The MR 10 was Mies van der Rohe's interpretation of Mark Stam's cubic design of a cantilever that he introduced to his colleagues in the course of the preperations for the Weissenhof settlement in Stuttgart. Mies van der Rohe, responsible for the entire project of the German Werkbund, met all the participating architects and designers, amongst them Mark Stam.
At the time a novel concept, cantilevers inspired many designers to come up with their own interpretations and the usage of tubular steel offered innovative possibilities to introduce bent curves that still retained the elasticity to carry the weight of a person for example, without bedning further.
Mies van der Rohe took advantage of that and replaced the rough edges of Mark Stam's chair, that he found interesting but ugly, with the elegant and ample curve that is characteristic for the MR 10 and its offshoot with armrests, the MR 20. Both cantilevers celebrated their debut at the Weissenhof Estate in Mies van der Rohe's model house.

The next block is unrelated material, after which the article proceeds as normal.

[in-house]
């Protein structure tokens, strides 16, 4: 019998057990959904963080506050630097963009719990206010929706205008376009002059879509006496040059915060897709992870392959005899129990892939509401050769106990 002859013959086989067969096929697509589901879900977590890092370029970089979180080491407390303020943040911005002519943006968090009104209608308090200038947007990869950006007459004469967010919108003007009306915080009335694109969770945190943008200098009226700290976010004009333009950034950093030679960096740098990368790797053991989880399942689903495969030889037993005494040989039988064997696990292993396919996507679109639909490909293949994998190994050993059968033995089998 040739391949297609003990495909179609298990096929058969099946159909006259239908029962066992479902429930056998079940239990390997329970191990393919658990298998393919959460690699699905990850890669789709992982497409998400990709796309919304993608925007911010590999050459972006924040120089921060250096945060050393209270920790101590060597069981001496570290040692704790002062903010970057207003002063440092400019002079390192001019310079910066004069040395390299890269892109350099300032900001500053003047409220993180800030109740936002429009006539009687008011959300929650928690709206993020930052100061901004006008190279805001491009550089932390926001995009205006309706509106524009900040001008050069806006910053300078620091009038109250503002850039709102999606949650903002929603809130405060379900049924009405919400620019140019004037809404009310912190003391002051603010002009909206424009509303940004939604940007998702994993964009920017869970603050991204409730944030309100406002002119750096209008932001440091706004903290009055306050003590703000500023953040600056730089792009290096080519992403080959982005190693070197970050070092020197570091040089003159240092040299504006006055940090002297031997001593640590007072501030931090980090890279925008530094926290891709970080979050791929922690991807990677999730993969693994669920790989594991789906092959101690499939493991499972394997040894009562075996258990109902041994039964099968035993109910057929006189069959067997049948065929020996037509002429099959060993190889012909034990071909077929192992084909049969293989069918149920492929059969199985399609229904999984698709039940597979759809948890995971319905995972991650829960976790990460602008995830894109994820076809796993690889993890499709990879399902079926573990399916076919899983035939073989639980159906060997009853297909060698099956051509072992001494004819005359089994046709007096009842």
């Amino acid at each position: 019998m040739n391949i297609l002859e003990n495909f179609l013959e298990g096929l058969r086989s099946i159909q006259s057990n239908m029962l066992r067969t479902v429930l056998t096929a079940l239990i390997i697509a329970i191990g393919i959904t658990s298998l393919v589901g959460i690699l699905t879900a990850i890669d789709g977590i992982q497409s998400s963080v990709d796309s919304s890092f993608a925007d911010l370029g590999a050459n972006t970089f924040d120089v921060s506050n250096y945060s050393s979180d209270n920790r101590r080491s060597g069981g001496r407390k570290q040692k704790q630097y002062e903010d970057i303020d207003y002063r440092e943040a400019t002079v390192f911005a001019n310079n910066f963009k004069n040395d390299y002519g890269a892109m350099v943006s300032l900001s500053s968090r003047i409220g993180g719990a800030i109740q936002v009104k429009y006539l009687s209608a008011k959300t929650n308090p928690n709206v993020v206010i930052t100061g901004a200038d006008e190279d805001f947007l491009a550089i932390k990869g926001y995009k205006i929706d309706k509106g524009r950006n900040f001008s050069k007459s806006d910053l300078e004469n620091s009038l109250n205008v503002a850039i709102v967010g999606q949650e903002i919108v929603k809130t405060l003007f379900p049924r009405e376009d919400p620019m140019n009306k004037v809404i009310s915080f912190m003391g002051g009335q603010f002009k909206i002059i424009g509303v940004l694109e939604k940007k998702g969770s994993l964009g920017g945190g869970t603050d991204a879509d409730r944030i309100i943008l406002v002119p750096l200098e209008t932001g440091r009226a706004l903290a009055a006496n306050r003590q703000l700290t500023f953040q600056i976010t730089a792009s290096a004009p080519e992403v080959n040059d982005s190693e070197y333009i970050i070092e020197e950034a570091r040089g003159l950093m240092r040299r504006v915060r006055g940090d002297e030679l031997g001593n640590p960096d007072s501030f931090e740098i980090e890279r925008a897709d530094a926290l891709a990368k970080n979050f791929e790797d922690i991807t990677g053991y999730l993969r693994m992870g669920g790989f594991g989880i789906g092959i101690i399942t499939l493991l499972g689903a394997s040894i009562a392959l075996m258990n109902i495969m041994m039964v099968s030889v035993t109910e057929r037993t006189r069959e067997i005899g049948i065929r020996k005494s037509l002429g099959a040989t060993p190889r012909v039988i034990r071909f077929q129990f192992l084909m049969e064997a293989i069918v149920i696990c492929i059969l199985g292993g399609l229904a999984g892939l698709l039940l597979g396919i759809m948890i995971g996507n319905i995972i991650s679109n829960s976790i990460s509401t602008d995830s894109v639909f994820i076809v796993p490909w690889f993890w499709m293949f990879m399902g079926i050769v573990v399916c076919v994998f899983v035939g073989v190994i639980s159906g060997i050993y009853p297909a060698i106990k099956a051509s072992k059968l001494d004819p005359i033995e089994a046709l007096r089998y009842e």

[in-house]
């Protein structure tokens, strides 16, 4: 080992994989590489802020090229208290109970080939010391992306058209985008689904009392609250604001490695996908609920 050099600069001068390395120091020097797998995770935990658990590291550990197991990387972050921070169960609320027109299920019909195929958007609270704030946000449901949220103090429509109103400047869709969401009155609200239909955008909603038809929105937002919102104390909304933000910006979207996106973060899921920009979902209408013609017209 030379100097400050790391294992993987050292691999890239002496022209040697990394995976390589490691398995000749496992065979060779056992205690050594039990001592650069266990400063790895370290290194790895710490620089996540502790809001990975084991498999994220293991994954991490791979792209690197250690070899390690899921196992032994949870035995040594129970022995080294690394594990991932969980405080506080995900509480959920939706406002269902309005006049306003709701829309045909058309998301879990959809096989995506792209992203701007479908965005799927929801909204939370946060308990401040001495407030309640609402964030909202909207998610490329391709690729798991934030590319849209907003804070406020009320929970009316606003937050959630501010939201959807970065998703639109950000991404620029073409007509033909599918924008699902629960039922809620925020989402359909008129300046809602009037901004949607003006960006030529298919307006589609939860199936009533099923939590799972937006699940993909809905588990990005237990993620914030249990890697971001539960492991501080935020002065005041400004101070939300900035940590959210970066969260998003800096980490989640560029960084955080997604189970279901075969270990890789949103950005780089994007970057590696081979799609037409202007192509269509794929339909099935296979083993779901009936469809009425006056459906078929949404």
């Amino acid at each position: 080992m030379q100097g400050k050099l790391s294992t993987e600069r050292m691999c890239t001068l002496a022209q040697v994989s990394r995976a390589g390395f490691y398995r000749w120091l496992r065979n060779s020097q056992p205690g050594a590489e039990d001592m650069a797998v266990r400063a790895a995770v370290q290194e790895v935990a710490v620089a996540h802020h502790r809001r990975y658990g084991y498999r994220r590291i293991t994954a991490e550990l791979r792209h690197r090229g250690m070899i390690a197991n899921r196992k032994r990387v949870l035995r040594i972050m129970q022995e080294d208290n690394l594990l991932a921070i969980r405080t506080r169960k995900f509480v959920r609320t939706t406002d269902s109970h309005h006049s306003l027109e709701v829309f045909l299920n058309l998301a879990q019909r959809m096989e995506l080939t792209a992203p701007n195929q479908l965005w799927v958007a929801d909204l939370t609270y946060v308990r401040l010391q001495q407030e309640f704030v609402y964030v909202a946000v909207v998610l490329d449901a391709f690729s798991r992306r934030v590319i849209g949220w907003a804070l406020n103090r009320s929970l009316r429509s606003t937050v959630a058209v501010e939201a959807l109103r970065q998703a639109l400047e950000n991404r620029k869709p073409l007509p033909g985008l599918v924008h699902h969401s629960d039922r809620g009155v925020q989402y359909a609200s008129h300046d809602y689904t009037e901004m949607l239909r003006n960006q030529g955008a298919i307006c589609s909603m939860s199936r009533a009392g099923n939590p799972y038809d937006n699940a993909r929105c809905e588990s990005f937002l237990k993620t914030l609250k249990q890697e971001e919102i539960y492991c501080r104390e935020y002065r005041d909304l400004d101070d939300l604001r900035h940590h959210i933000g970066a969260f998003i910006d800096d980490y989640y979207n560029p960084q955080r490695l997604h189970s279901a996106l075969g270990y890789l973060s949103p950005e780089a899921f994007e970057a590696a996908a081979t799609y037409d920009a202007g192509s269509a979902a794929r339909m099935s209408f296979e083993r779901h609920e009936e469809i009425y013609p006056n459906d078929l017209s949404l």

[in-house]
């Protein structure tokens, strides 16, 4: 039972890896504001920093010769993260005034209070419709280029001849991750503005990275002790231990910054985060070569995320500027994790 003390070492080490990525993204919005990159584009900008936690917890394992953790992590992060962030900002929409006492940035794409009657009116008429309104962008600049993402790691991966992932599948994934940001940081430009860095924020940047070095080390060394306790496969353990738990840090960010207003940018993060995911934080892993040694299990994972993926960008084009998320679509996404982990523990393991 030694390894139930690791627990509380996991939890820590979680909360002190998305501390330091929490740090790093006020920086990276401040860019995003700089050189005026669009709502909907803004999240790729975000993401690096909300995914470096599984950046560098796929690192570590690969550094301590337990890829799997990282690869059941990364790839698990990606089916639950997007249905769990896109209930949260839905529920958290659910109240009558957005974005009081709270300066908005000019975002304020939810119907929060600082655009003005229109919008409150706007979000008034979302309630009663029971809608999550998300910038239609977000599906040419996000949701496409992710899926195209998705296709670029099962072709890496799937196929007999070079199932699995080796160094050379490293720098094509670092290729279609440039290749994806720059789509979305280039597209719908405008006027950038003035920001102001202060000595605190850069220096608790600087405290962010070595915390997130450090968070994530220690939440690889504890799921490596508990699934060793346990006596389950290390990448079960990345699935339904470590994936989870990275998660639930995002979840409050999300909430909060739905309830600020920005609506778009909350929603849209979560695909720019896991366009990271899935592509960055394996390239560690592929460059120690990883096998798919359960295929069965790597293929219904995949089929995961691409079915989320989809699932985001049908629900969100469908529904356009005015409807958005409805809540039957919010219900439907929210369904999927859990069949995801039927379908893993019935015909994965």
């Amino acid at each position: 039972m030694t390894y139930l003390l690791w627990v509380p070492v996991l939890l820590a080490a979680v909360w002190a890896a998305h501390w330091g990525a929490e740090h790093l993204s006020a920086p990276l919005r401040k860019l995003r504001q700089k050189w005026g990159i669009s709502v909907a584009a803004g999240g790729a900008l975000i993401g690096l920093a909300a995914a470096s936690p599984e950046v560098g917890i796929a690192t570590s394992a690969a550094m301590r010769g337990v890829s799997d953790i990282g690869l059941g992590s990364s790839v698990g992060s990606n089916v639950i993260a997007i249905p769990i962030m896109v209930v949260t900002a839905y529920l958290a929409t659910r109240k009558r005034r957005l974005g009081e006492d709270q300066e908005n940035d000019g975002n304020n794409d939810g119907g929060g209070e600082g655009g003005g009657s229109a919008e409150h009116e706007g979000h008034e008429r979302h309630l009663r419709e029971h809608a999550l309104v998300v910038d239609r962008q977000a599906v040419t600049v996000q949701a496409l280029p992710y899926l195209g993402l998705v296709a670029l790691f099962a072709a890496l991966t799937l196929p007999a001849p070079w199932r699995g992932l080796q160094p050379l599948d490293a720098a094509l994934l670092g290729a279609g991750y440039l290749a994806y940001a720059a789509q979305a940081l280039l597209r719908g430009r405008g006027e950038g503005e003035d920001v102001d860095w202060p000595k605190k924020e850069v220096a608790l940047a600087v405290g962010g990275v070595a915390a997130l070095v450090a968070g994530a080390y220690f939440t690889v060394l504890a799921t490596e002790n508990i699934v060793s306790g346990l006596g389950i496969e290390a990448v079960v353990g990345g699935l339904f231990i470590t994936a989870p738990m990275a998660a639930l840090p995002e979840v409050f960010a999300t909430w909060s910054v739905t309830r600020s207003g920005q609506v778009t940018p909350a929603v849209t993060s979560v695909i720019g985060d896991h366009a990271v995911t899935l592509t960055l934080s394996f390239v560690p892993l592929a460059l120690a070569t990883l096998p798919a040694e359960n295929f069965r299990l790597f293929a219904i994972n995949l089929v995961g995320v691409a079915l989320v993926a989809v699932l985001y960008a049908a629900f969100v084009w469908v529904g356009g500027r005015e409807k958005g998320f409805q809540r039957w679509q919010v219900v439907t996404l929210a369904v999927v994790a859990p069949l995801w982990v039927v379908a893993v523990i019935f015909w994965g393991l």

Both wrote design history and are frequently cited classic Bauhaus designs. Due to their simplicity their fabrication requires absolute perfection that steelform gladly delivers.
The MR 10 is a pleasant companion for every type of dining table. Whether a classic austere ambience or a naturalistic, rather homely environment, the chair adds an exclusive touch to every room.
|The Master on his work: Mies van der Rohe on one of his MR10 cantilever.||The curves of the MR 10 chairs contrast beautifully with the architecture of the Farnsworth House.|